If you notice your refrigerator’s noise coming from the freezer, the evaporator fan motor could be the perpetrator. The evaporator fan motor pulls the air over the evaporator coils as the compressor runs. When the evaporator fan motor is problematic, you might notice your refrigerator not staying as cool, as well as the ice, will take longer to freeze.  

Inspect your fridge by first unplugging the refrigerator and then removing the evaporator fan’s cover situated inside the freezer section.

Look for any visible signs of damage. If you observe a lot of ice accumulated on your motor, try defrosting your freezer and see if it helps solve the problem. 

Try to turn the motor shaft manually. If it turns freely with no resistance, your problem is solved. If not, you will likely require a new evaporator fan motor.

Evaporator fan motor grommet

The evaporator fan motor grommet creates noise if it wears or if it becomes detached from its position. 

Unplug your fridge and remove the evaporator fan cover. If you notice that the grommet has fallen off, try attaching it. If it does not work, understand that there is significant damage, and you need a replacement. You can go for Kenmore refrigerator parts and other similar equipment to make the necessary fixes.

Get rid of that uninvited flood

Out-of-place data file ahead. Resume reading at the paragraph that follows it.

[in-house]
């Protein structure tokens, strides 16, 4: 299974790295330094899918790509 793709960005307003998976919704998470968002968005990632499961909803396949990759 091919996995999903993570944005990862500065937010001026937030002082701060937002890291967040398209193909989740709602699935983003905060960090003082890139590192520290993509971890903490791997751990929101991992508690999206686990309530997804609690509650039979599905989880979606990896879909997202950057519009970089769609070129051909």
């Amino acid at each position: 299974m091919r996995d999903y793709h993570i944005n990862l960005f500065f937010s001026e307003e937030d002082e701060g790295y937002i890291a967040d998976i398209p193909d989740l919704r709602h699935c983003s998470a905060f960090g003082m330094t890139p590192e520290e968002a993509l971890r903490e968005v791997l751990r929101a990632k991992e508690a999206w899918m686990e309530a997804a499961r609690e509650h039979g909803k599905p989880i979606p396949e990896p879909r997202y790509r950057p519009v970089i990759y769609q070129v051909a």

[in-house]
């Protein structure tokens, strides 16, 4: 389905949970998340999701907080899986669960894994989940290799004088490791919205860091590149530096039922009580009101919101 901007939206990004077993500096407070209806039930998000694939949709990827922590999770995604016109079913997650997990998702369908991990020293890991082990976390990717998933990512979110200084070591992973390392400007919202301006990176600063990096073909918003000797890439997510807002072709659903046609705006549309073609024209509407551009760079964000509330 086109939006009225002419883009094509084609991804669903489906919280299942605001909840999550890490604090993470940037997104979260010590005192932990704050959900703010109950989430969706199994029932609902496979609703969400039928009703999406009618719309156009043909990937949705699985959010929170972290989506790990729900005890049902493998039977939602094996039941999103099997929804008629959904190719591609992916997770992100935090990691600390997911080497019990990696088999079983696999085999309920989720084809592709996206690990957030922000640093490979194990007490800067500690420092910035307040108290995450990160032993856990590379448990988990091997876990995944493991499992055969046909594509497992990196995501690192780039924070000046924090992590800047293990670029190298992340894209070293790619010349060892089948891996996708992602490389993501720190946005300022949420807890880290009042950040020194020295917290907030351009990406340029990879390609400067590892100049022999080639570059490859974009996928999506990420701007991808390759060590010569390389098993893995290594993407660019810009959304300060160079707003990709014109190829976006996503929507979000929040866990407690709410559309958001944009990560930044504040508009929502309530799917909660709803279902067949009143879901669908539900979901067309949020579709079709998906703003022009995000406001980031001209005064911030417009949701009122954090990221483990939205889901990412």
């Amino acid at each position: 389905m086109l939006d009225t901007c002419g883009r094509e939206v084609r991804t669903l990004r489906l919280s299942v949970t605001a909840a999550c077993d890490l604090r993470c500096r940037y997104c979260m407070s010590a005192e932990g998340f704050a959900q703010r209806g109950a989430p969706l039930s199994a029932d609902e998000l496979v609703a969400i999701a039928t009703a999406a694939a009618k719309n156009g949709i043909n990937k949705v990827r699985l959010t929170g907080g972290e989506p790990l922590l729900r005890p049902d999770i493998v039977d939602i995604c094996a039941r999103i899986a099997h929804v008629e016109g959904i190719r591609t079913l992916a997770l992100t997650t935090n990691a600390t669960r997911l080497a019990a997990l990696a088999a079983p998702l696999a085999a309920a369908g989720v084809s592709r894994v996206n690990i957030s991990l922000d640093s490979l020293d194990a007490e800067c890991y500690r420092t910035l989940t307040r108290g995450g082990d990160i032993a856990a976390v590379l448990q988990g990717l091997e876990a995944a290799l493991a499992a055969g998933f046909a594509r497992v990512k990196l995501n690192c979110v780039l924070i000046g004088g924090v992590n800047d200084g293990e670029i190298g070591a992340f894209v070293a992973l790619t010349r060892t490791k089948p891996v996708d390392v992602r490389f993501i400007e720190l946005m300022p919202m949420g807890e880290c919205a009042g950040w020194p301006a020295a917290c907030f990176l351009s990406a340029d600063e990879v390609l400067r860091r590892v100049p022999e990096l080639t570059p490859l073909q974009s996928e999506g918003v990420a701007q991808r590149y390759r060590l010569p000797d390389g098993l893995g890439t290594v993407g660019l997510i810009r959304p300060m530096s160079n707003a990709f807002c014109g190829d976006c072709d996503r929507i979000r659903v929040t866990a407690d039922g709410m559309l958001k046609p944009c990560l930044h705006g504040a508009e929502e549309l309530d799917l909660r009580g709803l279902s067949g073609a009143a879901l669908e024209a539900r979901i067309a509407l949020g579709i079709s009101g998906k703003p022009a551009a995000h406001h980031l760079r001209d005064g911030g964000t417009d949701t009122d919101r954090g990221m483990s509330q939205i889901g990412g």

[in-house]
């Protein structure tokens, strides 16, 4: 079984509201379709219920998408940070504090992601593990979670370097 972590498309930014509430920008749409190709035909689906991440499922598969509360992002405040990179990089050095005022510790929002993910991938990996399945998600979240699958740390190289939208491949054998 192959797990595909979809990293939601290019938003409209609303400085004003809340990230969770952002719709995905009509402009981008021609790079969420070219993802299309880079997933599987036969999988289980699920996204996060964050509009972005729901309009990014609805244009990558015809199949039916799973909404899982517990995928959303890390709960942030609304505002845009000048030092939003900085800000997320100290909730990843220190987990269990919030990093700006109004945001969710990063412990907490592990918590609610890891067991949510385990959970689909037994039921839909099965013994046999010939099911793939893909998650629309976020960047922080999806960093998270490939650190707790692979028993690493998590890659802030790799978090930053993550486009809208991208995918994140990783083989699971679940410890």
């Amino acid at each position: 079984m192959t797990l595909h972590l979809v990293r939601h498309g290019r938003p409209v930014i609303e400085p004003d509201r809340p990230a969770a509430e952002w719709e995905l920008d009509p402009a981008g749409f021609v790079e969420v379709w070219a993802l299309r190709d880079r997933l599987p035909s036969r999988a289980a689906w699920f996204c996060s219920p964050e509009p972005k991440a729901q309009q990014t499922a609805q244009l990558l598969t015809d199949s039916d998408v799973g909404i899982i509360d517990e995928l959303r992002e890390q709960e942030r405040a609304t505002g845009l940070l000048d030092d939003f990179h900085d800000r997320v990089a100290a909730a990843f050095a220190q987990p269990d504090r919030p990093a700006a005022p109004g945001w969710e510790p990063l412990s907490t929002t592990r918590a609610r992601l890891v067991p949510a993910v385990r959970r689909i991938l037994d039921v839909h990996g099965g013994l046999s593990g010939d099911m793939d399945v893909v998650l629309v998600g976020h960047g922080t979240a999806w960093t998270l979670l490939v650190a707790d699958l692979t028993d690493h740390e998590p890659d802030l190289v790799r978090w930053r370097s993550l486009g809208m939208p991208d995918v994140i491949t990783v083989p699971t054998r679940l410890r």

Wet floor
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Imagine you just cleaned up, and suddenly you notice an unwanted spill of water in your kitchen only to know that the fridge is your culprit. And boom, there is a leakage problem!

For this, you must look into your door seal or your water inlet valve. Your refrigerator’s door seal is a flexible vinyl strip that helps the door stay shut airtight. If you notice moisture on your fridge door’s edge or a small stream emerging from underneath your refrigerator, then your door seal might be the issue. Even a small amount of air leakage from a defective seal can cause defrost issues or water leaks.

If you notice any discoloration, wearing, mold, tearing, or anything that is disrupting the seal or gasket, get it replaced. To ensure that your new gasket is pliable, place it in your cloth drier for a few minutes. This will make it much more flexible and, thus, easier to install.

To check the water inlet valve, first and foremost, unplug your fridge. Locate the valve and remove the rear panel to gain access. Check if there are any leaks. If yes, try to tighten the connectors. Additionally, look for any cracks or abrasions because they might also lead to leaks. 

If these are not the issue, you should remove the valve from the unit. Employ the use of a multi-meter and test the valve for continuity. If you get a reading between 200 and 500, you need a new water inlet valve.

Fix those temperature problems